I am speaking on behalf of the seven senior film producers. It has come to our attention that the administration intends to censor the senior film such that all the four letter words are bleeped out.
We certainly appreciate the administration's priority to approve only of a film that conforms to its guidelines of decency and good taste, and we respect that priority. It is my belief, however, that you have made the mistake of assuming our film was designed with the intent to shock and offend, and based on that assumption, instituted a censorship protocol that is nothing less than punitive. Given our and especially my own lapses in judgment over the antecedent four years, this assumption is reasonable; however, again, it is incorrect.
We urge you to watch the film in its entirety. You will see firstly that the film is the result of an unprecedented effort. Second, you will appreciate that though the dialogue is certainly peppered with expletives, it is in the name of humor and is in no way gratuitous or excessive. Moreover, the content of the film wouldn't cause the average moviegoer to so much as raise an eyebrow - the dialogue is no more objectionable than a garden variety PG-13 flick and our film is devoid of nudity or violence.
The MedTV people claim that the bleeping will cover up not only the vocal track but the music track; given that roughly 80% of the two-hour film is over music, you can imagine the effect that these bleeps will have on the viewer. After dedicating literally thousands of man(and woman)-hours to this project, we deserve better than this on the day we reap the harvest we have sown with our cumulative efforts.
We ask that you reconsider your decision to censor the projected film on its debut; we are certain that the strong majority of attendees would prefer an unedited version and, in addition to the warning on the posters, we would be happy to make clear to all eventgoers that the film contains strong language (with signs, for example). Furthermore, we ask that those who want a copy of the film be given a choice as to whether they prefer a censored or uncensored version.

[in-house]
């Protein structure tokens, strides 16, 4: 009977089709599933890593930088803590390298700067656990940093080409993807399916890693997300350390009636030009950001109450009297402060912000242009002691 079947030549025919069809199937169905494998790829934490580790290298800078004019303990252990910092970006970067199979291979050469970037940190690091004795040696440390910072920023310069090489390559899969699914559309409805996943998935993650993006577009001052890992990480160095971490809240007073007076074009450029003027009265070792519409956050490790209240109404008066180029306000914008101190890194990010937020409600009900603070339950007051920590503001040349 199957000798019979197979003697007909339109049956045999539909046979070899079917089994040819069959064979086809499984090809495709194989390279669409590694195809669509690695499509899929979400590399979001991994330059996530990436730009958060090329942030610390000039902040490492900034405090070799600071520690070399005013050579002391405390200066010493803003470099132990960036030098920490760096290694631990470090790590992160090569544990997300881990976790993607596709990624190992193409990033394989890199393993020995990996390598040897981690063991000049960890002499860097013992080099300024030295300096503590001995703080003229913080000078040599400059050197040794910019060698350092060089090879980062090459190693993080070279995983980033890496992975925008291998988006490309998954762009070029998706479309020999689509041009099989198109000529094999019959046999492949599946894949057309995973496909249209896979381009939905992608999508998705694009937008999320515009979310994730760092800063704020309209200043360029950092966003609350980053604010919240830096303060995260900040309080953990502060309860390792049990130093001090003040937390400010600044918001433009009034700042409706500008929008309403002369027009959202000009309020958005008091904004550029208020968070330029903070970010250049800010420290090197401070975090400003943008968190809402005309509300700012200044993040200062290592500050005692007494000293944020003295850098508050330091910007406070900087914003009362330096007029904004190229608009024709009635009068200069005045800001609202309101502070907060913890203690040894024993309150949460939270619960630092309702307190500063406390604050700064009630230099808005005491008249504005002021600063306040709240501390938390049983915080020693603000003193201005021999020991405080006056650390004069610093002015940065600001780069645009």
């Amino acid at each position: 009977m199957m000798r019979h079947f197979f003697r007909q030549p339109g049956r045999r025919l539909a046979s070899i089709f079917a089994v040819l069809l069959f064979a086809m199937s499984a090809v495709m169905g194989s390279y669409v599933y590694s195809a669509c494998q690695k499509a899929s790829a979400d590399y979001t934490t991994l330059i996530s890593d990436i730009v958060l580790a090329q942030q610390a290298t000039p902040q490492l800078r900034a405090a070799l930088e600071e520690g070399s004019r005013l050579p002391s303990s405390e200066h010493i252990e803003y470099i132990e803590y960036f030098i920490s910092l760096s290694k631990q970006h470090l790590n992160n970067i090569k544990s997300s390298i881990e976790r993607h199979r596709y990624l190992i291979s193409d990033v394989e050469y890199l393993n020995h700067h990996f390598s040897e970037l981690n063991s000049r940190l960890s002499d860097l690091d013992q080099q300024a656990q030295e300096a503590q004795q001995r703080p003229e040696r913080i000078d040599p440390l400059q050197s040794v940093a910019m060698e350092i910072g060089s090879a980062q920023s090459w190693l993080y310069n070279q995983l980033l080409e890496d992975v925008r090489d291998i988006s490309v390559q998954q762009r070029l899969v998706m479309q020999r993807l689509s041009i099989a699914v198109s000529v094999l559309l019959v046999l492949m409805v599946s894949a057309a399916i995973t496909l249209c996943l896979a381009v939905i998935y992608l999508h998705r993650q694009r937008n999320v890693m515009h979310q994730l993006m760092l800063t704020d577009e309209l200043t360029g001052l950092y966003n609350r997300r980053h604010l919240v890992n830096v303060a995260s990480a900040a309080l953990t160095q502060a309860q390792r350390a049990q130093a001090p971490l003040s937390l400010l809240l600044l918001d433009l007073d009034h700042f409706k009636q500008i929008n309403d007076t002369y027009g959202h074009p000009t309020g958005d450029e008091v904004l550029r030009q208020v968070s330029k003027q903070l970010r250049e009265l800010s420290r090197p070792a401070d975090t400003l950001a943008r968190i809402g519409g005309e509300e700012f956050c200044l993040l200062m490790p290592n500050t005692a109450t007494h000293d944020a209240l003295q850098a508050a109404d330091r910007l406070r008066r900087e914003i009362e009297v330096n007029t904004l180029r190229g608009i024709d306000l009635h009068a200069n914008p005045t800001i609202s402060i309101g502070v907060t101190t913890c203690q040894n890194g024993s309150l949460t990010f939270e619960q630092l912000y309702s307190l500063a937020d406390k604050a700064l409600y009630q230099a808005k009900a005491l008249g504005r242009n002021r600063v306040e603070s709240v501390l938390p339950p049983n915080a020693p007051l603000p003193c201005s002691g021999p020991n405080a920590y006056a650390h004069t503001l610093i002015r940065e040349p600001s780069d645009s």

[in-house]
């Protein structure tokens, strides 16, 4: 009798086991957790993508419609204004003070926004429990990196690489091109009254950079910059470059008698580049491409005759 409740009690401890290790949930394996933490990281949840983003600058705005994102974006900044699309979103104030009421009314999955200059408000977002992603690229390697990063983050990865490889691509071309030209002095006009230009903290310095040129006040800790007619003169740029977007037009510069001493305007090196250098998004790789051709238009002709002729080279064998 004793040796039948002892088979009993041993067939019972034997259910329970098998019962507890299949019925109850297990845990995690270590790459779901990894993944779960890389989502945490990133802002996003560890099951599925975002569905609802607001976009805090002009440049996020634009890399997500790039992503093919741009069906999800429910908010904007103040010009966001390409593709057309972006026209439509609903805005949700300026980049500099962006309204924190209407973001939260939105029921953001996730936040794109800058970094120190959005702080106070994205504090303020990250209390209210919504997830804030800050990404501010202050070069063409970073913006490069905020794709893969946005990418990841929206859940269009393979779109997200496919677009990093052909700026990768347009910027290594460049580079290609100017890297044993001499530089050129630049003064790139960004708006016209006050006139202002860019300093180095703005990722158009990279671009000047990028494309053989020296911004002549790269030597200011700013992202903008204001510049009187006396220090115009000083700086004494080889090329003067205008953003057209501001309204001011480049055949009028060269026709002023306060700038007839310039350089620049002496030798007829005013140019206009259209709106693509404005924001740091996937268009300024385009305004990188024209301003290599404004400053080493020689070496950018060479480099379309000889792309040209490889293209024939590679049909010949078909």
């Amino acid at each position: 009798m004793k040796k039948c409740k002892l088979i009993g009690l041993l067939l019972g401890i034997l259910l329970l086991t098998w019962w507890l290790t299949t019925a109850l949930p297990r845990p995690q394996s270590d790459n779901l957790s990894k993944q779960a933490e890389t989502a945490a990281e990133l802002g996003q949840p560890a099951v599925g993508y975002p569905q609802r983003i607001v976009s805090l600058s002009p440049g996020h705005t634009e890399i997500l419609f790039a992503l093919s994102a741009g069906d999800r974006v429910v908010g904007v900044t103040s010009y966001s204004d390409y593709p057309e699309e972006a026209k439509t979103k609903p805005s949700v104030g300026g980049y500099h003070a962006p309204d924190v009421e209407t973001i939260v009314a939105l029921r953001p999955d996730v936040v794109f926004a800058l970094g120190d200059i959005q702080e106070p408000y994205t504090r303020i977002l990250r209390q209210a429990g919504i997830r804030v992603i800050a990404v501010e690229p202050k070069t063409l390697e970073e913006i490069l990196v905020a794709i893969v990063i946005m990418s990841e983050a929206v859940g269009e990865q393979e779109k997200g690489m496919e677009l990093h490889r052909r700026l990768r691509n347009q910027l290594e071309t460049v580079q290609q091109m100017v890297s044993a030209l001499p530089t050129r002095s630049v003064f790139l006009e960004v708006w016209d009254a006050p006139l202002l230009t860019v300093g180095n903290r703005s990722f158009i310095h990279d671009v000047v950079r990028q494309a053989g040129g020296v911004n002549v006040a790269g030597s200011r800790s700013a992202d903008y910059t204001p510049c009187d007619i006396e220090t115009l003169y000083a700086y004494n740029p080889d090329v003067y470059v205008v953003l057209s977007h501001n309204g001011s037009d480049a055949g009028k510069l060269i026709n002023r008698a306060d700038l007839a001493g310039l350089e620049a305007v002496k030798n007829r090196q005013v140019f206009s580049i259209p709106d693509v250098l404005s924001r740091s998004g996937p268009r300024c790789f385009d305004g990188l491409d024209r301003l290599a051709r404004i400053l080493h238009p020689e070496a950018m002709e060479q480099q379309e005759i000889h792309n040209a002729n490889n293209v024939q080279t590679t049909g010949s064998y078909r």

We appreciate your consideration in this matter and would like you to keep in mind that we all managed to graduate and in two weeks will be out of your hair forever.
reuben and the senior film crew
cc: Asad Kirmani, Seth Toomay, Billy Young, Brandon St. Amant, Eric Carlisle, Alisa Carman
Dear Reuben and other Senior Video Producers,
I am responding to your email regarding the decision to edit selected language in your production. I will try to respond to all of your points although not necessarily in the order you raise them.
You draw a comparison between your production of the senior video with commercial movies, suggesting that the language in your production is no different than what one might experience in a PG-13 movie. Perhaps that is so, but it ignores a very important difference - namely, the UT Southwestern Senior Video is not a commercial production. The Senior Video is a production of UT Southwestern Medical Center, using resources made possible through UT Southwestern and bearing the name of UT Southwestern along with the acknowledgment of those who have made financial contributions to the project. These names include the Southwestern Medical Foundation along with faculty and staff and parents, all of whom are delighted to continue a long tradition of the UT Southwestern Senior Video but would expect and deserve some adherence to the most widely shared definition of acceptability.